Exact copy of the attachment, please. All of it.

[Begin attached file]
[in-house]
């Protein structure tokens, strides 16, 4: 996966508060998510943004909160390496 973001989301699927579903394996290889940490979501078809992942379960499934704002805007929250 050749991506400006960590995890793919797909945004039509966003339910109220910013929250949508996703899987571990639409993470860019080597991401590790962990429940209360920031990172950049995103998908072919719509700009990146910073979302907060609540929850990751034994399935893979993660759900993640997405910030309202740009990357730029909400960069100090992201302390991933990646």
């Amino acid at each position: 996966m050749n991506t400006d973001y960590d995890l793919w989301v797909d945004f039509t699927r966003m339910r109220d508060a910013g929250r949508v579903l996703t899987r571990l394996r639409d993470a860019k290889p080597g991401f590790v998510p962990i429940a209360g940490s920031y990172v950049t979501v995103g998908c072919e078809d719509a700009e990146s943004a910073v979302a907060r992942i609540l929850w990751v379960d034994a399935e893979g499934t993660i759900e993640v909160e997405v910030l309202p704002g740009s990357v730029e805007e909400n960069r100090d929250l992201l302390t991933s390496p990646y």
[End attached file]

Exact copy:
[in-house]
């Protein structure tokens, strides 16, 4: 996966508060998510943004909160390496 973001989301699927579903394996290889940490979501078809992942379960499934704002805007929250 050749991506400006960590995890793919797909945004039509966003339910109220910013929250949508996703899987571990639409993470860019080597991401590790962990429940209360920031990172950049995103998908072919719509700009990146910073979302907060609540929850990751034994399935893979993660759900993640997405910030309202740009990357730029909400960069100090992201302390991933990646």
């Amino acid at each position: 996966m050749n991506t400006d973001y960590d995890l793919w989301v797909d945004f039509t699927r966003m339910r109220d508060a910013g929250r949508v579903l996703t899987r571990l394996r639409d993470a860019k290889p080597g991401f590790v998510p962990i429940a209360g940490s920031y990172v950049t979501v995103g998908c072919e078809d719509a700009e990146s943004a910073v979302a907060r992942i609540l929850w990751v379960d034994a399935e893979g499934t993660i759900e993640v909160e997405v910030l309202p704002g740009s990357v730029e805007e909400n960069r100090d929250l992201l302390t991933s390496p990646y």